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Reviews of Bangkok Tattoo by John Burdett

Bangkok Tattoo

by John Burdett

Bangkok Tattoo by John Burdett X
Bangkok Tattoo by John Burdett
  • Critics' Opinion:

    Readers' Opinion:

     Not Yet Rated
  • First Published:
    May 2005, 320 pages

    Paperback:
    Jul 2006, 320 pages

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About this Book

Book Summary

From the author of Bangkok 8, a head-spinning new novel that puts us back in the company of the inimitable Royal Thai Police detective Sonchai Jitpleecheep.

From the author of the best seller Bangkok 8, a head-spinning new novel that puts us back in the company of the inimitable Royal Thai Police detective Sonchai Jitpleecheep.

We return to District 8—the underbelly of Bangkok's underworld—where a dramatically mutilated dead body is found. It's bad: he was CIA. It gets worse: the murderer appears to be Chanya—a tough, sweet working girl who's the highest earner at The Old Man's Club, jointly owned by Sonchai's mother and his boss, Police Colonel Vikorn.

Alerted by Sonchai, Vikorn quickly concocts a cover-up that involves Al Qaeda and Thailand's porous southern border where, since 9/11, the CIA has been an obviously covert presence. But the truth will be harder to come by, and it will require Sonchai to find an ever-more-delicate balance between his ambition and his Buddhism, while running the gamut of Bangkok's drug dealers, prostitutes, bad cops, worse military, and the pitfalls of his own melting heart (Chanya!)—most of which he can handle. But even Sonchai is not prepared for what he discovers at the end of his investigation.

Piercingly smart and funny, densely atmospheric, and—as we already know to expect from John Burdett—packing a surprise at every turn, Bangkok Tattoo is sensational.

(Contains sexually explicit content)

Killing customers just isn't good for business."

My mother Nong's tone reflects the disappointment we all feel when a star employee starts to go wrong. Is there nothing to be done? Will we have to let dear Chanya go? The question can only be decided by Police Colonel Vikorn, who owns most of the shares in the Old Man's Club and who is on his way in his Bentley.

"No," I agree. Like my mother's, my eyes cannot stop flicking across the empty bar to the stool where Chanya's flimsy silver dress (just enough silk to cover nipples and butt) drapes and drips. Well, the dripping was slight and is more or less finished (a rusty stain on the floor turning black as it dries), but in more than a decade as a detective in the Royal Thai Police, I have never seen a garment so blood-soaked. Chanya's bra, also hideously splattered, lies halfway up the stairs, and her panties—her only other garment...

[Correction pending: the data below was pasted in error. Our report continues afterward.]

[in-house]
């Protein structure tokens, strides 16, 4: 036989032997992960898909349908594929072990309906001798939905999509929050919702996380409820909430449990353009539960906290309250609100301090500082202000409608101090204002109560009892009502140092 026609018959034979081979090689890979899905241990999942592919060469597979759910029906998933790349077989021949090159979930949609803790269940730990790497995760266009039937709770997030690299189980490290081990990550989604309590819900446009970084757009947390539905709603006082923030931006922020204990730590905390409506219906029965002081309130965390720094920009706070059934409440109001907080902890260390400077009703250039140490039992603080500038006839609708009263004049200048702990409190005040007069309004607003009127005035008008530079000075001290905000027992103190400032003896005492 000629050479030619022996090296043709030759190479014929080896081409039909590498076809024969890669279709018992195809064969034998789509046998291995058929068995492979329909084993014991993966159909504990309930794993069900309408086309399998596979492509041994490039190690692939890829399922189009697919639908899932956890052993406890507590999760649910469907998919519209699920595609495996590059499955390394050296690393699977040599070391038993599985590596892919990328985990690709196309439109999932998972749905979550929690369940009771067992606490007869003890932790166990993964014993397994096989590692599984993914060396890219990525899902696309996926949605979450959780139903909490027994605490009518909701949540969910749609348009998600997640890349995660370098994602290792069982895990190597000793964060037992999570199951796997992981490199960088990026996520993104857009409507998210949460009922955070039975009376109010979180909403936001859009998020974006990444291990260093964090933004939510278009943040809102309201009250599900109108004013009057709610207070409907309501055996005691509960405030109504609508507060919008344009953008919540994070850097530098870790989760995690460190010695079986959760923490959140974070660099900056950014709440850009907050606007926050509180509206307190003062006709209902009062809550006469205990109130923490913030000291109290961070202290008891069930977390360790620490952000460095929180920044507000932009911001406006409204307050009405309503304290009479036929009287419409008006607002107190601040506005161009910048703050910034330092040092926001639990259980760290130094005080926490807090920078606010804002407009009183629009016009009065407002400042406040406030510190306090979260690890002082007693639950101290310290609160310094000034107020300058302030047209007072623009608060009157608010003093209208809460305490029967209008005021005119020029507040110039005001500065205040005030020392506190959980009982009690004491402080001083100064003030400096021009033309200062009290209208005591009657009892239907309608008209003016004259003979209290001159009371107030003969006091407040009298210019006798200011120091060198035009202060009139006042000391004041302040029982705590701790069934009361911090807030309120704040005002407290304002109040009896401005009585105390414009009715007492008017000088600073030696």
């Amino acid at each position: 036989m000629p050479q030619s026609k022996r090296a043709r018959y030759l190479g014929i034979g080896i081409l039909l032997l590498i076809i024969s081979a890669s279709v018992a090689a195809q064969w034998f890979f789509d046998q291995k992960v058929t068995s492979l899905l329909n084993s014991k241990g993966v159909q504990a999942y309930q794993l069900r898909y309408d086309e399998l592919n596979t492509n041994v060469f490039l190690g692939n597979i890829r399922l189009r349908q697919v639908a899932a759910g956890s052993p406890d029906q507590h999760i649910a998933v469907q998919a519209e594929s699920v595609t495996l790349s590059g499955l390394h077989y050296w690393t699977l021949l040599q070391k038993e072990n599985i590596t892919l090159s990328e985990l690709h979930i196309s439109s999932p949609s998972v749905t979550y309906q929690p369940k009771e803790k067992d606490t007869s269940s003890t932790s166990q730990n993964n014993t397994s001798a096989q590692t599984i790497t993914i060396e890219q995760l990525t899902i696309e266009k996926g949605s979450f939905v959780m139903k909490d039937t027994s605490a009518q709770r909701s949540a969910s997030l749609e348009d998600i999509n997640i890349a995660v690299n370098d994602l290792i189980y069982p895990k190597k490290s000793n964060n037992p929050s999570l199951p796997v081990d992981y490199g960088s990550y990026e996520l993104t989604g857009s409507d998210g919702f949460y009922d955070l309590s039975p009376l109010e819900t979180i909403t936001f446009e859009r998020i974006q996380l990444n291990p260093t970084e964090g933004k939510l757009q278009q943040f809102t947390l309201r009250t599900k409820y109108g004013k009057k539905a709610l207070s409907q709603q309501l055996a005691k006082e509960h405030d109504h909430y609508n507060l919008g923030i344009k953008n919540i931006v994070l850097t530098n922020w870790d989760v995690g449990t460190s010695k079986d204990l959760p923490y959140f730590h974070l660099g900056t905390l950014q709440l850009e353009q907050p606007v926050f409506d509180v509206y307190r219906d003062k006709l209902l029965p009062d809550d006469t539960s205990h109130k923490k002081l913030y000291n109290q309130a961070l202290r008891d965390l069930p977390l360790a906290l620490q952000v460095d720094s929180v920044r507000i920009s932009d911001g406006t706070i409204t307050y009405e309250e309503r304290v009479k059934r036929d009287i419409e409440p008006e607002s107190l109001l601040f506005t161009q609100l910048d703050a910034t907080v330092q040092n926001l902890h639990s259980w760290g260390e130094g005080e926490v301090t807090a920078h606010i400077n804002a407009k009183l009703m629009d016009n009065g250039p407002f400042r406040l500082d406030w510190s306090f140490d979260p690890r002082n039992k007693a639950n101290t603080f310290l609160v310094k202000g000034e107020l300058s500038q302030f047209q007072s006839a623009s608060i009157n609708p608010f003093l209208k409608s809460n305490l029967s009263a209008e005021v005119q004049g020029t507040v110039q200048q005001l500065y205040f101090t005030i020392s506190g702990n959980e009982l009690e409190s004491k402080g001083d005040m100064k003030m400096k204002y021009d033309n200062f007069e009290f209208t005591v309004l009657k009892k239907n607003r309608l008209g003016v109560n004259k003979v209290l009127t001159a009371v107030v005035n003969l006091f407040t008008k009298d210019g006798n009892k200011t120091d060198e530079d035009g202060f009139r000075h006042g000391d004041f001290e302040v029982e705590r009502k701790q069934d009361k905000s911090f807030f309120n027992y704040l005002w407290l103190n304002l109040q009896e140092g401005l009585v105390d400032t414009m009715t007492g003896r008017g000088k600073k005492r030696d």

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Reviews

BookBrowse Review

BookBrowse

The strength of the series comes not only from the setting but Burdett's chief protagonist - Sonchai, probably the only policeman in town who doesn't take bribes, is a Buddhist whose investigative methods include dream messages from a former (now dead) partner and glimpses into his suspects' lives. To understand Sonchai and the country he works in we have to recalibrate our moral compass and put away our Westernized belief that we can to a greater or lesser extent control fate and instead accept the more philosophical Buddhist outlook - a religion that brings new meaning to the expression "better luck next time"...continued

Full Review (270 words)

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Media Reviews

The New Yorker
The plot showcases Burdett’s sly riffs on Third World stereotypes, Buddhism, and the gustatory pleasures of fried grasshoppers. It’s a giddy, occasionally over-the-top performance, but mesmerizing: a comic tour of the underbelly of Bangkok in pursuit of both a murderer and the sublime.

The New York Times - Charles Taylor
Burdett's singular contribution to the contemporary mystery novel may be the way he breaks with the genre's judgmental puritanism when it comes to the sex trade.

The Washington Post - Michael Dirda
By turns sordid, disorienting and, at its heart, accepting and good-natured about our flawed human condition, Bangkok Tattoo is as seductive as Chanya, Nat, Marly, Lalita or any of the other girls at The Old Man's Club. And that's saying something. If you're looking for a good time, look no further.

Booklist - Bill Ott
You've read a few Italian mysteries, and you think you know what moral ambiguity is all about. Time for a trip to District 8 in the heart of Bangkok's sex district...The plot is incredibly elaborate, but it doesn't faze Sonchai, who reacts to so many opposing ideas dancing madly on the head of the same pin with a kind of Buddhist calm.

Publishers Weekly
[A] brilliantly cynical mystery thriller.....His characters are unforgettable, his dialogue fast-paced and perfectly pitched, his numerous asides and observations generally as cutting as they are funny.

Reader Reviews

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Beyond the Book

At the age of 50 John Burdett gave up his life as a partner in a premier law firm with a luxury apartment on "The Peak" in Hong Kong, sold his worldly possessions and set out to try his hand at what he'd wanted to do all along - write books.  He is now about 55 and the author of four books including the two Bangkok thrillers starring Sonchai Jitpleecheep.  He was born in North London, his father was a policeman, his mother a seamstress - and writing was obviously in his blood from an early age - when he was about 8 his teacher asked him to write a few sentences about himself, he responded with a 20-page document! 

He read literature at the University of Warwick, on graduating in 1973 he considered trying...

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Read-Alikes

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